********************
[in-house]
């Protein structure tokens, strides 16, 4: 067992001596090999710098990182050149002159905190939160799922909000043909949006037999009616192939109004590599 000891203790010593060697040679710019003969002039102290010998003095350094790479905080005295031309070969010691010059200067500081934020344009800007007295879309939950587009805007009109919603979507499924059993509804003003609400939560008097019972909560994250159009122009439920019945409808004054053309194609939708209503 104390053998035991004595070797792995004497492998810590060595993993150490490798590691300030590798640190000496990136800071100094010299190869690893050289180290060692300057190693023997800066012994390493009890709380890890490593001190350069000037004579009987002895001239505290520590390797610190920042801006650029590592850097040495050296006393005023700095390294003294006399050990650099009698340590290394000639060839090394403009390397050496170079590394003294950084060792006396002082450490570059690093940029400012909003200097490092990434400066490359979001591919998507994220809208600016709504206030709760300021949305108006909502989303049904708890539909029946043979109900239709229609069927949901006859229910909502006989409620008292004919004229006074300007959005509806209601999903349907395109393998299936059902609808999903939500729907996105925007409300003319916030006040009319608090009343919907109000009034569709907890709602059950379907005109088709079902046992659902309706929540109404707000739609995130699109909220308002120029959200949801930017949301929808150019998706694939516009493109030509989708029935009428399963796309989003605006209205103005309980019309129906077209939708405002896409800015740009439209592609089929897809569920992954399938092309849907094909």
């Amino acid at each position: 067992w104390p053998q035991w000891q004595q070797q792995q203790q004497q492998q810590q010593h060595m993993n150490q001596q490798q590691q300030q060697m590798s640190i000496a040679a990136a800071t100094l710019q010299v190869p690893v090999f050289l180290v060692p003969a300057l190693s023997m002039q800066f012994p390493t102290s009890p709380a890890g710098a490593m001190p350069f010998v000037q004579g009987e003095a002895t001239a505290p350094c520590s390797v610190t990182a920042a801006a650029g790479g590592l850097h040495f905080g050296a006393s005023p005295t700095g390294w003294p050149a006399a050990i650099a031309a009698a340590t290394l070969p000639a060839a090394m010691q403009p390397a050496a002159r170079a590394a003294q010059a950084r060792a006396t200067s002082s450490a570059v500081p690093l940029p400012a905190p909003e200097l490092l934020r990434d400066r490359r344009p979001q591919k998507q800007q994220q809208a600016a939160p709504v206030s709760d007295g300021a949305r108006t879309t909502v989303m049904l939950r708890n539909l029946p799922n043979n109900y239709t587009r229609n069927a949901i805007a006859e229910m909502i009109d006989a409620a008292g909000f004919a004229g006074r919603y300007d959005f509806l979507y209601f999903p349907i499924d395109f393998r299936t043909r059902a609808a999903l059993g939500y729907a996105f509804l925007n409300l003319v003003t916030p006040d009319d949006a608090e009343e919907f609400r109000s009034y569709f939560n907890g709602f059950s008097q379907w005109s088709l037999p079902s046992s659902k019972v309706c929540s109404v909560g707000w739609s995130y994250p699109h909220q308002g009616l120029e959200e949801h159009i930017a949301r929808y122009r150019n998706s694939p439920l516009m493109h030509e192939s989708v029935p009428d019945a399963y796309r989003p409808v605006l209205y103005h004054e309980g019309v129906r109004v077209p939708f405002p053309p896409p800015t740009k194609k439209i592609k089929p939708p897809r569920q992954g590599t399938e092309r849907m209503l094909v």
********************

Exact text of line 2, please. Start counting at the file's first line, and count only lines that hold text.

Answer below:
């Protein structure tokens, strides 16, 4: 067992001596090999710098990182050149002159905190939160799922909000043909949006037999009616192939109004590599 000891203790010593060697040679710019003969002039102290010998003095350094790479905080005295031309070969010691010059200067500081934020344009800007007295879309939950587009805007009109919603979507499924059993509804003003609400939560008097019972909560994250159009122009439920019945409808004054053309194609939708209503 104390053998035991004595070797792995004497492998810590060595993993150490490798590691300030590798640190000496990136800071100094010299190869690893050289180290060692300057190693023997800066012994390493009890709380890890490593001190350069000037004579009987002895001239505290520590390797610190920042801006650029590592850097040495050296006393005023700095390294003294006399050990650099009698340590290394000639060839090394403009390397050496170079590394003294950084060792006396002082450490570059690093940029400012909003200097490092990434400066490359979001591919998507994220809208600016709504206030709760300021949305108006909502989303049904708890539909029946043979109900239709229609069927949901006859229910909502006989409620008292004919004229006074300007959005509806209601999903349907395109393998299936059902609808999903939500729907996105925007409300003319916030006040009319608090009343919907109000009034569709907890709602059950379907005109088709079902046992659902309706929540109404707000739609995130699109909220308002120029959200949801930017949301929808150019998706694939516009493109030509989708029935009428399963796309989003605006209205103005309980019309129906077209939708405002896409800015740009439209592609089929897809569920992954399938092309849907094909």